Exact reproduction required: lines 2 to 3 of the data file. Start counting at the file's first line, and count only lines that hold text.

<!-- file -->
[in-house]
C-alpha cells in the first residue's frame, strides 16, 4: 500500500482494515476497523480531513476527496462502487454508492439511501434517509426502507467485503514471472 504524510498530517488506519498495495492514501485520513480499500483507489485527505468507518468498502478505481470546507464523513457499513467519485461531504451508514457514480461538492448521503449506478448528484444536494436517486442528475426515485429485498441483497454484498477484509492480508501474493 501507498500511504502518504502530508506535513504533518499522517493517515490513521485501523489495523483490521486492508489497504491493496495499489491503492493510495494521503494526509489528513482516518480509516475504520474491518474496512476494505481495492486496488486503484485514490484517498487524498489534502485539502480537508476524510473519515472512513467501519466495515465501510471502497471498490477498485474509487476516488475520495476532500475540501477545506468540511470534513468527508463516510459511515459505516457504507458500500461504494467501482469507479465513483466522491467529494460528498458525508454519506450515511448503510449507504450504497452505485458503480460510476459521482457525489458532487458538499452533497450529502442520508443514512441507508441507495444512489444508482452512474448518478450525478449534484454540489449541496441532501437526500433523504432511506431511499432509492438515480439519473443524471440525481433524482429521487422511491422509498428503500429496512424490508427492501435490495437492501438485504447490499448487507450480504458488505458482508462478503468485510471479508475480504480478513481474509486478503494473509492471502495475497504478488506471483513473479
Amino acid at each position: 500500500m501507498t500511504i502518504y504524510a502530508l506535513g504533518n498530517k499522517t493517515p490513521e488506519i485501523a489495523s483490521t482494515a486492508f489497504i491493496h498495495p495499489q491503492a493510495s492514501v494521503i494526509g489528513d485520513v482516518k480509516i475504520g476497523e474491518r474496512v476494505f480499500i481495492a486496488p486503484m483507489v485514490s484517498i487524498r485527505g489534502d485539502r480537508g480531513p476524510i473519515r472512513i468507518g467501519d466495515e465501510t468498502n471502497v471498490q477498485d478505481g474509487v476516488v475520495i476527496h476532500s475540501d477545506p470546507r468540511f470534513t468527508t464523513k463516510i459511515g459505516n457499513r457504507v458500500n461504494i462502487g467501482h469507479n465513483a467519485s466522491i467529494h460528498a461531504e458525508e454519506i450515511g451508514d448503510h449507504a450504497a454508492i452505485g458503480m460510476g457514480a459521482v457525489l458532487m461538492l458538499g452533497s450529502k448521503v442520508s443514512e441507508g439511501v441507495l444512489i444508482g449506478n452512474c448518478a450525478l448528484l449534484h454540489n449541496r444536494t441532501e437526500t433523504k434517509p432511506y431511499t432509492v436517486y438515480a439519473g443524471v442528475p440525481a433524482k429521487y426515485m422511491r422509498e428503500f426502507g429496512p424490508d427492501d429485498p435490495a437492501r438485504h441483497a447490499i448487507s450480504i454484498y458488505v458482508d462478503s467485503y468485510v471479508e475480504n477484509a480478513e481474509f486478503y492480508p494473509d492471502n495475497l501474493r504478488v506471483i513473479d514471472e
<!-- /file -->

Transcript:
C-alpha cells in the first residue's frame, strides 16, 4: 500500500482494515476497523480531513476527496462502487454508492439511501434517509426502507467485503514471472 504524510498530517488506519498495495492514501485520513480499500483507489485527505468507518468498502478505481470546507464523513457499513467519485461531504451508514457514480461538492448521503449506478448528484444536494436517486442528475426515485429485498441483497454484498477484509492480508501474493 501507498500511504502518504502530508506535513504533518499522517493517515490513521485501523489495523483490521486492508489497504491493496495499489491503492493510495494521503494526509489528513482516518480509516475504520474491518474496512476494505481495492486496488486503484485514490484517498487524498489534502485539502480537508476524510473519515472512513467501519466495515465501510471502497471498490477498485474509487476516488475520495476532500475540501477545506468540511470534513468527508463516510459511515459505516457504507458500500461504494467501482469507479465513483466522491467529494460528498458525508454519506450515511448503510449507504450504497452505485458503480460510476459521482457525489458532487458538499452533497450529502442520508443514512441507508441507495444512489444508482452512474448518478450525478449534484454540489449541496441532501437526500433523504432511506431511499432509492438515480439519473443524471440525481433524482429521487422511491422509498428503500429496512424490508427492501435490495437492501438485504447490499448487507450480504458488505458482508462478503468485510471479508475480504480478513481474509486478503494473509492471502495475497504478488506471483513473479
Amino acid at each position: 500500500m501507498t500511504i502518504y504524510a502530508l506535513g504533518n498530517k499522517t493517515p490513521e488506519i485501523a489495523s483490521t482494515a486492508f489497504i491493496h498495495p495499489q491503492a493510495s492514501v494521503i494526509g489528513d485520513v482516518k480509516i475504520g476497523e474491518r474496512v476494505f480499500i481495492a486496488p486503484m483507489v485514490s484517498i487524498r485527505g489534502d485539502r480537508g480531513p476524510i473519515r472512513i468507518g467501519d466495515e465501510t468498502n471502497v471498490q477498485d478505481g474509487v476516488v475520495i476527496h476532500s475540501d477545506p470546507r468540511f470534513t468527508t464523513k463516510i459511515g459505516n457499513r457504507v458500500n461504494i462502487g467501482h469507479n465513483a467519485s466522491i467529494h460528498a461531504e458525508e454519506i450515511g451508514d448503510h449507504a450504497a454508492i452505485g458503480m460510476g457514480a459521482v457525489l458532487m461538492l458538499g452533497s450529502k448521503v442520508s443514512e441507508g439511501v441507495l444512489i444508482g449506478n452512474c448518478a450525478l448528484l449534484h454540489n449541496r444536494t441532501e437526500t433523504k434517509p432511506y431511499t432509492v436517486y438515480a439519473g443524471v442528475p440525481a433524482k429521487y426515485m422511491r422509498e428503500f426502507g429496512p424490508d427492501d429485498p435490495a437492501r438485504h441483497a447490499i448487507s450480504i454484498y458488505v458482508d462478503s467485503y468485510v471479508e475480504n477484509a480478513e481474509f486478503y492480508p494473509d492471502n495475497l501474493r504478488v506471483i513473479d514471472e